Fighting the stigma surrounding mental illness

by Naomi Bashan, Freelance Writer

As a society, we are used to a silent struggle. Accustomed to hiding sadness with falsely plastered smiles, pushing down the problems. We walk past thousands of people daily, unaware of what emotions lie beneath a seemingly blissful exterior. We often vilify those who can not hide their illness -the ones that fight the status quo. This behavior is fatal. It leads people to avoid treatment due to the heavy stigma that lies around mental illness.

Stigma is a real problem in the mental health community. People who speak up about their struggles are discriminated against and even ridiculed, leading others to stay silent, avoiding necessary treatment. According to the National Institute of Mental Health, 49% of adolescents suffer from mental illnesses, ranging from mild to severe. Only half of this percentage reaches out for help. Another scary statistic: suicide is the second leading cause of death for individuals aged 10-34. How many deaths could be avoided annually if individuals seek treatment? 

The rhetoric around mental health is harmful. There is an incorrect stereotype that people with mental illness are dangerous and to blame for their disorder. Mental illnesses such as bipolar disorder or obsessive-compulsive disorder are used to tease or as insults. Certain people believe that individuals suffering from a mental illness are either “crazy” or “weak.” Many see it as a private matter that should not be discussed. Others will not even consider treatment as a viable option.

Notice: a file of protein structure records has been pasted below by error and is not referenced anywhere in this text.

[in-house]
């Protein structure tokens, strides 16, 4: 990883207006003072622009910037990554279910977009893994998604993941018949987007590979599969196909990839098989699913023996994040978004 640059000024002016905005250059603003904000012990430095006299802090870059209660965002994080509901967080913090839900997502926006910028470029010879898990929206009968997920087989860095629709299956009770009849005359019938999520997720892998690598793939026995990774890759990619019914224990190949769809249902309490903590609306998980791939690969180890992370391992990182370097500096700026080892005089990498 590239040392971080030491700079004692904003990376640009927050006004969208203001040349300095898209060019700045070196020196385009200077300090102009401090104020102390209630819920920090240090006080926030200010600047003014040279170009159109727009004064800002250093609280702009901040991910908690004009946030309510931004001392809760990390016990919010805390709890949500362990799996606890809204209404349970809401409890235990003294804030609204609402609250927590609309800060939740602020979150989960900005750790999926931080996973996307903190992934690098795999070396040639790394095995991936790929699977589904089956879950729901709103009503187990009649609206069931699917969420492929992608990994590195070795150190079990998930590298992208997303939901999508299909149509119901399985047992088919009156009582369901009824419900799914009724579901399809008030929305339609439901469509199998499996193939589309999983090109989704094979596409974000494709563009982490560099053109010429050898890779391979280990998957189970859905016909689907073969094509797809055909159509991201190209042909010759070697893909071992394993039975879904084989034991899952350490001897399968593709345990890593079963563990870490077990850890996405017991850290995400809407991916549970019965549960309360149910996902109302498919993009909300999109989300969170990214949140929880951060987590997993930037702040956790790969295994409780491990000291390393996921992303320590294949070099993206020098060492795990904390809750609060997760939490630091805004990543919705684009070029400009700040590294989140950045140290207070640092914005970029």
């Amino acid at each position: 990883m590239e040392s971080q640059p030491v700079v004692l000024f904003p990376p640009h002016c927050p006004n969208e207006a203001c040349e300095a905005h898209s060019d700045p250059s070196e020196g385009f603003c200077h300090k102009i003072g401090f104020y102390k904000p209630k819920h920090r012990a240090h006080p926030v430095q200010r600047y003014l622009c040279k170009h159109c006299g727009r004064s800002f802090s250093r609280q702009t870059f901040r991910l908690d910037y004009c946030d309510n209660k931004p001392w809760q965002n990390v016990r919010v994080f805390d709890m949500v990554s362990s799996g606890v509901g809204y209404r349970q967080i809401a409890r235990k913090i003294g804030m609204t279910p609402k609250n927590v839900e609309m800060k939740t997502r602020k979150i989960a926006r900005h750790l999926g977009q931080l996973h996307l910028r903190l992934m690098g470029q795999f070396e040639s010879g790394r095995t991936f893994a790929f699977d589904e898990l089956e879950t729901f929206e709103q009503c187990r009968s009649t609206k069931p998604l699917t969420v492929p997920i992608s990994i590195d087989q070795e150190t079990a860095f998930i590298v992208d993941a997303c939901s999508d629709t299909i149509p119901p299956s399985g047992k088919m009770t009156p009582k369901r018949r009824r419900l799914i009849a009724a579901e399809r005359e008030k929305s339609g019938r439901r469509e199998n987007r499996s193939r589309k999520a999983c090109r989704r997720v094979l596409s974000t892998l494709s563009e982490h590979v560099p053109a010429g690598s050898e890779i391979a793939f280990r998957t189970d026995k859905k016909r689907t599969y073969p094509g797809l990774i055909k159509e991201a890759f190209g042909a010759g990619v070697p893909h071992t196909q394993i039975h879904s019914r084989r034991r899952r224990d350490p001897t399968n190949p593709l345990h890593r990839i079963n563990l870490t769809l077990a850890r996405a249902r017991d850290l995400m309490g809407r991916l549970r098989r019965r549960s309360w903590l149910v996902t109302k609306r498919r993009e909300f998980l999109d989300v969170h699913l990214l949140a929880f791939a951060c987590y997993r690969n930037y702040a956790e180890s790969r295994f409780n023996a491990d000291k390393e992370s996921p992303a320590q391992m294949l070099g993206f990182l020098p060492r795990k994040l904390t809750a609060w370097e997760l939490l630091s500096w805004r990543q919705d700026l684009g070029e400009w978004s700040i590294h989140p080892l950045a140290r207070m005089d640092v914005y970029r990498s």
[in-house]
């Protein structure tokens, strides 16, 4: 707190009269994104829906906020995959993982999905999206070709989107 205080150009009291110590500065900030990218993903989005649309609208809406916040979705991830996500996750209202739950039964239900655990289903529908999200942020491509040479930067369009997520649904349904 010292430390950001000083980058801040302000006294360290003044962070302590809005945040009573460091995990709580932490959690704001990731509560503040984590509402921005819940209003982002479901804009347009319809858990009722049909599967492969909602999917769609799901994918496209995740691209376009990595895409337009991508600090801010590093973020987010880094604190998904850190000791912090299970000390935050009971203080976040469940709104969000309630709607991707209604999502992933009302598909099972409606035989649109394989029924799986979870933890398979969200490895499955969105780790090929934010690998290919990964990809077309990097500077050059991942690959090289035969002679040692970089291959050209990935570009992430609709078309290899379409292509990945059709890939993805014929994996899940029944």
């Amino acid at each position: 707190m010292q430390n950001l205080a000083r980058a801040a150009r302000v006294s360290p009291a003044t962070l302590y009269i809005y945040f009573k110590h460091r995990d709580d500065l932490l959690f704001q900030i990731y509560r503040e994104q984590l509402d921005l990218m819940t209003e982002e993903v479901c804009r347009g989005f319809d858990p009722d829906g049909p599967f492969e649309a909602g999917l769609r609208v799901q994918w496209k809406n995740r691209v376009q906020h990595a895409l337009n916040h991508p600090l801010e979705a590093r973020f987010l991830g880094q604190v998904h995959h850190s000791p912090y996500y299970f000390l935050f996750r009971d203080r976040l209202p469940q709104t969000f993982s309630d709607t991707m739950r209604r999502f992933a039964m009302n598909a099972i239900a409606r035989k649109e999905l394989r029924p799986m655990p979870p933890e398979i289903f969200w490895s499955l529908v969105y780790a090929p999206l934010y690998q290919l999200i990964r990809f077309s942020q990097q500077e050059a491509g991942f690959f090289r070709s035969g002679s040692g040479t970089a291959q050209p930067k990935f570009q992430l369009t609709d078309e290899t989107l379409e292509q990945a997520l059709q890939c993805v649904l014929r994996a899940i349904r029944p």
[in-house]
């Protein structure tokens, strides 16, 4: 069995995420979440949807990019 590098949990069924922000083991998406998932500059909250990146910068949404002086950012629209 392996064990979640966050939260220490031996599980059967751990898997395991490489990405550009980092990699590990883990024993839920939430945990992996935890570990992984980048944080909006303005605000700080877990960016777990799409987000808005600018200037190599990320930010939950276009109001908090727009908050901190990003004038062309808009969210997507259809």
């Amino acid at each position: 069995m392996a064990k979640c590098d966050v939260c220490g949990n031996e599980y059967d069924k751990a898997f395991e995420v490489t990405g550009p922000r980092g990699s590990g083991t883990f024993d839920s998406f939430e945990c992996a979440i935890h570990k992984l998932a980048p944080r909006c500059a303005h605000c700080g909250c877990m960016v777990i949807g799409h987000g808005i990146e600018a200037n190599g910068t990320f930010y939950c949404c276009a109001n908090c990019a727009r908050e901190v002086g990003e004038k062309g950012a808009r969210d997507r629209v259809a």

Countless  inaccurate media portrayals of mental illness add to harmful ideas surrounding mental health. The idea that people with mental illness are dangerous, incompetent, and to blame for their disorder is often heightened by misleading representations. Stereotypes spread by movies, television shows, and social media applications often include the idea that all mental disorders are the same, and that every mental disorder is extreme. An example of this is the movie “Joker,” in which the main character suffers from a mental illness and then becomes extremely violent. A study conducted by the American Psychiatric Association found that viewing this movie “may exacerbate self-stigma for those with a mental illness, leading to delays in seeking help.”  How many films have you seen exaggerate or misrepresent mental illness?

One thing that has become abundantly clear is the need to eliminate stigma online.  A national survey conducted by the American Psychiatric Association on 14-22-year-olds found that 90% of teens experiencing symptoms of depression research mental illness online. Those who find positive content often reach out for help and begin seeking treatment. This shows that when we remove judgment and stigma around mental health, it positively affects those suffering. Research also shows that having contact with someone with a mental illness is a great way to reduce stigma. The American Psychiatric Association says, “When we know someone with a mental illness, it becomes less scary and more real and relatable.” For example, when celebrities such as Lady Gaga or Michael Phelps share their personal stories surrounding mental health, the topic doesn’t seem as terrifying. Young people are searching for these personal testimonies at a growing rate. This exemplifies a great way to create a judgment-free safe space, by sharing personal stories of struggle. 

We have to start seriously battling the stigma around mental health. There are many positive changes to be made to influence the lives of those around us. We need to talk openly about mental health and share personal struggles. We must begin inviting the conversation. By educating ourselves, we can battle the incorrect perceptions hoisted upon us about mental illness. We must be compassionate and welcome those who struggle with open arms and open hearts. Above all, we have to remember that mental illnesses are nothing to be ashamed of.